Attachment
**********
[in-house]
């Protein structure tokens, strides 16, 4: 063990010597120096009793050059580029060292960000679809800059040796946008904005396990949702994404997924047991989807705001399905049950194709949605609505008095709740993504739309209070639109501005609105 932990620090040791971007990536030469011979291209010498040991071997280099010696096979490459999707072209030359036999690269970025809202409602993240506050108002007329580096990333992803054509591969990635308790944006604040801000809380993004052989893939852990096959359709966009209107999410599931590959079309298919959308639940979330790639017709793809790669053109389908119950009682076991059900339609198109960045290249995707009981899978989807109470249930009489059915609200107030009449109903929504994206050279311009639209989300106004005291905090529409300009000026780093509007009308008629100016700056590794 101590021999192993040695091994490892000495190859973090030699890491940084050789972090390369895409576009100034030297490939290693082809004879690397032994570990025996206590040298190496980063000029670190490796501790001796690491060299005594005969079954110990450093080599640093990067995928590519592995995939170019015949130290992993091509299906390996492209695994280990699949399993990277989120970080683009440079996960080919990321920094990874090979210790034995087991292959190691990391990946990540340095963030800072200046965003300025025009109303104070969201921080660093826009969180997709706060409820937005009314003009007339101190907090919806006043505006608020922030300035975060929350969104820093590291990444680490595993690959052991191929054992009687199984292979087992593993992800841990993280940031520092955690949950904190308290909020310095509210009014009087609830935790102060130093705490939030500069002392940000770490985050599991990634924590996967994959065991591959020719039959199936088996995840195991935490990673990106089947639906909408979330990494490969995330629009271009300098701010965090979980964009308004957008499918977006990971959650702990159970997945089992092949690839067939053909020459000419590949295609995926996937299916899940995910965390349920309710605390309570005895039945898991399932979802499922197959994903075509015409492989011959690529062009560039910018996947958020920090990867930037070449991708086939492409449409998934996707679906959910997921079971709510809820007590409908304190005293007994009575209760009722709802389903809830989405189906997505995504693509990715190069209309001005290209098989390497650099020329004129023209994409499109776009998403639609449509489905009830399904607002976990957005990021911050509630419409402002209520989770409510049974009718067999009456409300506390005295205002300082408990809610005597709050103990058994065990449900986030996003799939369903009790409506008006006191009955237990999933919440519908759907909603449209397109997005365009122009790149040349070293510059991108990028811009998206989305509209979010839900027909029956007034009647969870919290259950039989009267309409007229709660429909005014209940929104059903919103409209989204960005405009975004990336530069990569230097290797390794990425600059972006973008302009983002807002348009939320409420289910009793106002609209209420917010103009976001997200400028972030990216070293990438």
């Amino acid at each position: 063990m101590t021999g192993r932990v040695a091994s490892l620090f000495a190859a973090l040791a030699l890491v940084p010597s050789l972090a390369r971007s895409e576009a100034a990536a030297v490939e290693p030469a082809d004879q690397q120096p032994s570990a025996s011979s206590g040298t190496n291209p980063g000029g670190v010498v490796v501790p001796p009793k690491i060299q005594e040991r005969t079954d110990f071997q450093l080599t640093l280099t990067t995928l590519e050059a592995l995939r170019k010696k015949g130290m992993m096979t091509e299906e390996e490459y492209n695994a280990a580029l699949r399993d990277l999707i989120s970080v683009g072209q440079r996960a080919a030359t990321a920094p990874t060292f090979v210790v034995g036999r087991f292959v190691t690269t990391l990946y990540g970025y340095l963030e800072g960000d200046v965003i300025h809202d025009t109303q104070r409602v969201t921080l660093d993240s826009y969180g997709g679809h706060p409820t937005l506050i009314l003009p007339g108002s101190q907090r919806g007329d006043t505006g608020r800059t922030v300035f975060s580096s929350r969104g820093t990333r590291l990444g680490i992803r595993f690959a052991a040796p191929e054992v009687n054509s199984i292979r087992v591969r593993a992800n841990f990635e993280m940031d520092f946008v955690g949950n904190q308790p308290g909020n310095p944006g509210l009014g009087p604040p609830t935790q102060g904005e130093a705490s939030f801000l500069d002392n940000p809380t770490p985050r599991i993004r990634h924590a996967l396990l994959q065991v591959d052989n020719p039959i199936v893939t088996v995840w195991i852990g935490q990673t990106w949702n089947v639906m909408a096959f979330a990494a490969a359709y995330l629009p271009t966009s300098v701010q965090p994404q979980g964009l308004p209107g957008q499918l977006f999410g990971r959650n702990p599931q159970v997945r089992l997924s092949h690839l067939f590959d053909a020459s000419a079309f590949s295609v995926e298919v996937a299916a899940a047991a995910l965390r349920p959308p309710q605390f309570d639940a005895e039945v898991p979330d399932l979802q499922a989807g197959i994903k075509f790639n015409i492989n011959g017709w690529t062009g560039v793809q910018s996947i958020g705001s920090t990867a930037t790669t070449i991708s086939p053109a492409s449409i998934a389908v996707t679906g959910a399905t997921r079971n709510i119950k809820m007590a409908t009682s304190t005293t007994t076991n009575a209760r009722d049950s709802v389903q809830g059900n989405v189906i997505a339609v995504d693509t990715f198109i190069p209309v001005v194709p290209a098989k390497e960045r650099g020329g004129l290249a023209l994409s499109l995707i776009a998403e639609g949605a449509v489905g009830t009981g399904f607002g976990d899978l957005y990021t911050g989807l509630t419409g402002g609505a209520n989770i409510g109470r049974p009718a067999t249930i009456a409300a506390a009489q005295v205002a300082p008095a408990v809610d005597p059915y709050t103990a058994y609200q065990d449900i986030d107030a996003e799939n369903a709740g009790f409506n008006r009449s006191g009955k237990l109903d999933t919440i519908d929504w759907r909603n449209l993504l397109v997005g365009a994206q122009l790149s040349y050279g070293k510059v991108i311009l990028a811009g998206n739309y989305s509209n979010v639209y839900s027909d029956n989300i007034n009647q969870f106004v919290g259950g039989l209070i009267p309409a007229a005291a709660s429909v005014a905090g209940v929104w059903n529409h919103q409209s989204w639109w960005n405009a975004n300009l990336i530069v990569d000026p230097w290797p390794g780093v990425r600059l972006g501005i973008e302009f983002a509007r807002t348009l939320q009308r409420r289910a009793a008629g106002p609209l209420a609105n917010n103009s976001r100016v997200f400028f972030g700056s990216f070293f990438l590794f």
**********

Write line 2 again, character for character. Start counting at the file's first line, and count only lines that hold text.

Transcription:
């Protein structure tokens, strides 16, 4: 063990010597120096009793050059580029060292960000679809800059040796946008904005396990949702994404997924047991989807705001399905049950194709949605609505008095709740993504739309209070639109501005609105 932990620090040791971007990536030469011979291209010498040991071997280099010696096979490459999707072209030359036999690269970025809202409602993240506050108002007329580096990333992803054509591969990635308790944006604040801000809380993004052989893939852990096959359709966009209107999410599931590959079309298919959308639940979330790639017709793809790669053109389908119950009682076991059900339609198109960045290249995707009981899978989807109470249930009489059915609200107030009449109903929504994206050279311009639209989300106004005291905090529409300009000026780093509007009308008629100016700056590794 101590021999192993040695091994490892000495190859973090030699890491940084050789972090390369895409576009100034030297490939290693082809004879690397032994570990025996206590040298190496980063000029670190490796501790001796690491060299005594005969079954110990450093080599640093990067995928590519592995995939170019015949130290992993091509299906390996492209695994280990699949399993990277989120970080683009440079996960080919990321920094990874090979210790034995087991292959190691990391990946990540340095963030800072200046965003300025025009109303104070969201921080660093826009969180997709706060409820937005009314003009007339101190907090919806006043505006608020922030300035975060929350969104820093590291990444680490595993690959052991191929054992009687199984292979087992593993992800841990993280940031520092955690949950904190308290909020310095509210009014009087609830935790102060130093705490939030500069002392940000770490985050599991990634924590996967994959065991591959020719039959199936088996995840195991935490990673990106089947639906909408979330990494490969995330629009271009300098701010965090979980964009308004957008499918977006990971959650702990159970997945089992092949690839067939053909020459000419590949295609995926996937299916899940995910965390349920309710605390309570005895039945898991399932979802499922197959994903075509015409492989011959690529062009560039910018996947958020920090990867930037070449991708086939492409449409998934996707679906959910997921079971709510809820007590409908304190005293007994009575209760009722709802389903809830989405189906997505995504693509990715190069209309001005290209098989390497650099020329004129023209994409499109776009998403639609449509489905009830399904607002976990957005990021911050509630419409402002209520989770409510049974009718067999009456409300506390005295205002300082408990809610005597709050103990058994065990449900986030996003799939369903009790409506008006006191009955237990999933919440519908759907909603449209397109997005365009122009790149040349070293510059991108990028811009998206989305509209979010839900027909029956007034009647969870919290259950039989009267309409007229709660429909005014209940929104059903919103409209989204960005405009975004990336530069990569230097290797390794990425600059972006973008302009983002807002348009939320409420289910009793106002609209209420917010103009976001997200400028972030990216070293990438």